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Paddy Power and Betfair are getting into bed together - but who'll wear the pants?

It’s going to be bad news for the competition, experts say.

Image: Empics Sports Photography Ltd.

BOOKIE PADDY POWER AND online gambling exchange Betfair have agreed the basics of a merger that would create one of the world’s biggest gambling companies.

The firms announced this morning they had agreed in principle to key parts of a merger that would have “compelling strategic logic” for the two outfits, which turned over a combined €1.5 billion in their last financial years.

Paddy Power shareholders would get 52% of the combined company, to be called Paddy Power Betfair, as well as a €80 million special payout. Betfair shareholders would take the remainder of the new firm.

While the two companies compete for some customers, they have some key differences: Betfair runs an exchange that allows punters to bet against one another, whereas Paddy Power fits the more traditional bookies’ role with its shopfront betting stores.

Paddy Power Shop Wrapped in Bubble Wrap Source: Niall Carson/PA Wire

A culture clash?

In a briefing note this morning, Davy analysts warned of a potential culture “clash” between two firms with “very distinctive brand values and corporate identities”.

Paddy Power, in particular, has built a reputation on brash PR stunts such as a commercial that recently drew the ire of Roy Keane.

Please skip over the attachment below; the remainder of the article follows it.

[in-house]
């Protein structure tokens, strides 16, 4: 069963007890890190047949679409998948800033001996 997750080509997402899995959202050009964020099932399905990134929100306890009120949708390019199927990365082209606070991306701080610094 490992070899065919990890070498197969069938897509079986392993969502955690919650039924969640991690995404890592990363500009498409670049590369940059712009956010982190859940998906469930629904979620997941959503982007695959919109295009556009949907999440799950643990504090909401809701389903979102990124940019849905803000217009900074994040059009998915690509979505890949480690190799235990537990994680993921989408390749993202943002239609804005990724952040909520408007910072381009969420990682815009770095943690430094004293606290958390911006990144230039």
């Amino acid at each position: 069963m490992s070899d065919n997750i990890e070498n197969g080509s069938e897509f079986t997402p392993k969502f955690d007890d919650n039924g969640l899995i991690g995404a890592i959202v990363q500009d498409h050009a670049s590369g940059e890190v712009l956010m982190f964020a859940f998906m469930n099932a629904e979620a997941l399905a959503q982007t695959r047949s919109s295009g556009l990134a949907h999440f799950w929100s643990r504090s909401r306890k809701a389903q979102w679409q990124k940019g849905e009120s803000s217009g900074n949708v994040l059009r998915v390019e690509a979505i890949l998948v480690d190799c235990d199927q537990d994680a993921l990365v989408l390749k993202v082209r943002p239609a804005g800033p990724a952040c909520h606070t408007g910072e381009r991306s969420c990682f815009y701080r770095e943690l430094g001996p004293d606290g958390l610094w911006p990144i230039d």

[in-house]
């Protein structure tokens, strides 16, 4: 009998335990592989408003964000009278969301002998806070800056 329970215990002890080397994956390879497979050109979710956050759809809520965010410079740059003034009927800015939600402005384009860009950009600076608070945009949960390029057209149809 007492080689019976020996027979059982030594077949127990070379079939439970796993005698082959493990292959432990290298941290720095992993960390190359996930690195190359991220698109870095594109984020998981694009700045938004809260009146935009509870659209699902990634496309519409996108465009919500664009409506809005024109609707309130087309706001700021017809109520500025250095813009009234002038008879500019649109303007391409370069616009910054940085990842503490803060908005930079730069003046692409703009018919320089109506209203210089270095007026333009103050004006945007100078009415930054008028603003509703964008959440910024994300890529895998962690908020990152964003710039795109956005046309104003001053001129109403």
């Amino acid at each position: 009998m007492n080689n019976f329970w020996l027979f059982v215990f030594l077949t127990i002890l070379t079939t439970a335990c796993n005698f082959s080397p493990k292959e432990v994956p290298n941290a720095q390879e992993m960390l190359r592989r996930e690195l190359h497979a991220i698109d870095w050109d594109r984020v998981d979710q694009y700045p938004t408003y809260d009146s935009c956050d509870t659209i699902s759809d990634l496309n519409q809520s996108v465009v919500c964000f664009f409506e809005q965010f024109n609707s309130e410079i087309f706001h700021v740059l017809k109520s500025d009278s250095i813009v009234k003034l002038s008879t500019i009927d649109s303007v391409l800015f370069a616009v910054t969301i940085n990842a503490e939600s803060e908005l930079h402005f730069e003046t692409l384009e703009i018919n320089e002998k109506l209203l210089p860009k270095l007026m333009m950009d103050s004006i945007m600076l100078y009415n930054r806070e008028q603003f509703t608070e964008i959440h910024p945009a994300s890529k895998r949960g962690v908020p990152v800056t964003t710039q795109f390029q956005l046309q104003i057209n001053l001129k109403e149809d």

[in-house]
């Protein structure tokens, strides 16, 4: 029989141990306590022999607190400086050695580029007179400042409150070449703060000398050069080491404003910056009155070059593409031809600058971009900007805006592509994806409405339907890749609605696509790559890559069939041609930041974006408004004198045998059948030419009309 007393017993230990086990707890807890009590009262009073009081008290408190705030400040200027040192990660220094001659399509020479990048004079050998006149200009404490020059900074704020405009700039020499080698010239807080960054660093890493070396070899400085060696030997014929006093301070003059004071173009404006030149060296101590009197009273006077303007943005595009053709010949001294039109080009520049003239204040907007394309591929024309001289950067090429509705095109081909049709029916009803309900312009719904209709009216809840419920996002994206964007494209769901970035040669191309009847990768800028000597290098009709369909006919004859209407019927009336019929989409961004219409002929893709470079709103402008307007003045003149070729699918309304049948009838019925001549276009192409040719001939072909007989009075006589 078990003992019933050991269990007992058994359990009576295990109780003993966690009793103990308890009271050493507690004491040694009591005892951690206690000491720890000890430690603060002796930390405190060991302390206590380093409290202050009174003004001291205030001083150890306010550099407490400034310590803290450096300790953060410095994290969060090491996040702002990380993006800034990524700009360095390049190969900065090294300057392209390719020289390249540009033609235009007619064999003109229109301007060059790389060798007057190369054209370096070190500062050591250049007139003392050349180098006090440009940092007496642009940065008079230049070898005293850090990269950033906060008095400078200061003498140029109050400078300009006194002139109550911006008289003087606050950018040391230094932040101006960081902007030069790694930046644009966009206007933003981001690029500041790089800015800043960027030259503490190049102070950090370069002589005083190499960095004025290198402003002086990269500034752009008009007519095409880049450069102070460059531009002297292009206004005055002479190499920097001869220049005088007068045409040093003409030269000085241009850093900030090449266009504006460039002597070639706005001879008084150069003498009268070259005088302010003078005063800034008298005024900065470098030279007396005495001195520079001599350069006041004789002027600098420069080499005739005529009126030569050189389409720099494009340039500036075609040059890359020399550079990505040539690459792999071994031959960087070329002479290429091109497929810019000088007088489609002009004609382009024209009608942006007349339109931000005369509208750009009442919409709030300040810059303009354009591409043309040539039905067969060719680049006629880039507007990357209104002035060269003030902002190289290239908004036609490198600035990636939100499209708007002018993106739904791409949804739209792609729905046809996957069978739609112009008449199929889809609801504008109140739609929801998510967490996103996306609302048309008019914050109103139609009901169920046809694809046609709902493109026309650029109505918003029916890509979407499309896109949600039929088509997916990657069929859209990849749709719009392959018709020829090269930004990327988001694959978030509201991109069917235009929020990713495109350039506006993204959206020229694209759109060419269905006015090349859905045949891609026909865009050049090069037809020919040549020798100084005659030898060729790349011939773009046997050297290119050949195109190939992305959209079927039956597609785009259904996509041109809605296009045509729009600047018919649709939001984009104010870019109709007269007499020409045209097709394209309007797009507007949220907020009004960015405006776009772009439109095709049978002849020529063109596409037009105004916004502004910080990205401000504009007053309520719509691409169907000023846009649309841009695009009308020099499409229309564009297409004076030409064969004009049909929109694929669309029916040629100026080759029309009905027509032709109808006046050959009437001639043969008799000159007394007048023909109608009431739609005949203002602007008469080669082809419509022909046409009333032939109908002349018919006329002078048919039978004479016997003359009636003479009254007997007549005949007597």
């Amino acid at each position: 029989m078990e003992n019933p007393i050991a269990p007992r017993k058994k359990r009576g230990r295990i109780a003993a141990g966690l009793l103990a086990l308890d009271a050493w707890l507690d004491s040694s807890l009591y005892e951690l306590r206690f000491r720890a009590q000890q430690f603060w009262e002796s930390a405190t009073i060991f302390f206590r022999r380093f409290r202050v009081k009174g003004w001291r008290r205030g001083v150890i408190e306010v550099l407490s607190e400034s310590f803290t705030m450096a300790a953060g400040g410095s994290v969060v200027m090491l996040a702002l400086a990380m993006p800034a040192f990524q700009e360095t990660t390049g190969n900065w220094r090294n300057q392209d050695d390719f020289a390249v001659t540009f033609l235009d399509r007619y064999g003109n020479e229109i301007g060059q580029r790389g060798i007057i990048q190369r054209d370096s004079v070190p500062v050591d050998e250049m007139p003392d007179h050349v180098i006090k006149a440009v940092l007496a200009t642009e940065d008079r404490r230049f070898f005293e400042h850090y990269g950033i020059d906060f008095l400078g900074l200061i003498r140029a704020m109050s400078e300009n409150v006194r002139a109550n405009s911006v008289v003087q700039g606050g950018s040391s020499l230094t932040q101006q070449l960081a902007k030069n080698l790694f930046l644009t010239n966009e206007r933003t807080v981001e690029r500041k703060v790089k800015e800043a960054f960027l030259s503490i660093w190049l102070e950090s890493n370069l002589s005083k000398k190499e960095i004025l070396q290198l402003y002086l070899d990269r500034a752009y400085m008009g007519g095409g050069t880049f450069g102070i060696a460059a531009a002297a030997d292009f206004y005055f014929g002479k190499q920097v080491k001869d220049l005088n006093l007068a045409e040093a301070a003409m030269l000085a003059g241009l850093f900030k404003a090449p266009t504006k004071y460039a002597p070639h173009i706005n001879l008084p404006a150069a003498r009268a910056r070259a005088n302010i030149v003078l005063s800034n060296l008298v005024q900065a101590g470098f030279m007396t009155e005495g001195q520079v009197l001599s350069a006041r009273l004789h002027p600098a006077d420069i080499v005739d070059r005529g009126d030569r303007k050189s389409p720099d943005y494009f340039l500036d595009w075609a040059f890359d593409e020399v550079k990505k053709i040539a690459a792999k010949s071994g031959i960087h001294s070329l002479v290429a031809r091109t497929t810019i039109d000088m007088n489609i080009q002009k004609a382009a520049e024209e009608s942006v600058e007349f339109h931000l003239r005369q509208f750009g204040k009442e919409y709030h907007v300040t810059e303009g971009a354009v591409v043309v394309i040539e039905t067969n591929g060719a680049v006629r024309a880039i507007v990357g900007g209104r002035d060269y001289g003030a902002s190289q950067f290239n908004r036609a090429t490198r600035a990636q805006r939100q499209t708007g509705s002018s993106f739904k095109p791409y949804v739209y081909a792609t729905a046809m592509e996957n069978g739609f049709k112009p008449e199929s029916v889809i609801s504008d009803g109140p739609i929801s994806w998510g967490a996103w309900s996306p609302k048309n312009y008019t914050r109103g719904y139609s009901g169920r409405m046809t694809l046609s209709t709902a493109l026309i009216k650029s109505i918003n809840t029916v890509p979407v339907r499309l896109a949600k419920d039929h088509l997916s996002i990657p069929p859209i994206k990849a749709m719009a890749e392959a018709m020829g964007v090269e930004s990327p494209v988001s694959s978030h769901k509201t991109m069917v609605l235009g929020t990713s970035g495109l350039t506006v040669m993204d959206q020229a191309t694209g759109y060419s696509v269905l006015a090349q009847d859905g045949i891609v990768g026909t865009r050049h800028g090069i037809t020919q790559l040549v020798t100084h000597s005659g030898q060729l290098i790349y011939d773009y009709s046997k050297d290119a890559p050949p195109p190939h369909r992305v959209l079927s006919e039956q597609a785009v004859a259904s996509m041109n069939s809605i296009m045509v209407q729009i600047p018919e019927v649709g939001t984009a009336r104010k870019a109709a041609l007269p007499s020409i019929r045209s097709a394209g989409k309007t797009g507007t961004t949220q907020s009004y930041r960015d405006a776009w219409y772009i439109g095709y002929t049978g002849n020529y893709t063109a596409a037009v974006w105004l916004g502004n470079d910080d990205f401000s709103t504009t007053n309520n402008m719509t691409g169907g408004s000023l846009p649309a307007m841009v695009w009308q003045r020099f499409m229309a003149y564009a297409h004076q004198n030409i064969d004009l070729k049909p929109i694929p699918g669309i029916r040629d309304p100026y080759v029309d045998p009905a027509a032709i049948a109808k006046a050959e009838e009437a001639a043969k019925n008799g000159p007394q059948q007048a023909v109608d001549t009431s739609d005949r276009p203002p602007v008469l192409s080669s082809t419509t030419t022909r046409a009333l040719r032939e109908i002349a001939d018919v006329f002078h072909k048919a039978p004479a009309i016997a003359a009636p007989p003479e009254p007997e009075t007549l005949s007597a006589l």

Nevertheless, Davy said the merged company was likely to be “bad news for most major competitors” and its combined offering would be “as good as, if not better than” that of rivals.

Investors also liked the announcement with Betfair shares jumping a massive 17% this morning.

Betfair

Current Paddy Power chairman Gary McGann would become chairman of the combined company, while Betfair CEO Breon Corcoran would take the job as top executive.

Paddy Power’s CEO Andy McCue has been earmarked as the merged firm’s chief operating officer and executive director.

The companies said they were still in talks about the exact terms of the merger and the deal still had to go through the usual due diligence period before it was signed.

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About the author:

Peter Bodkin  / Editor, Fora

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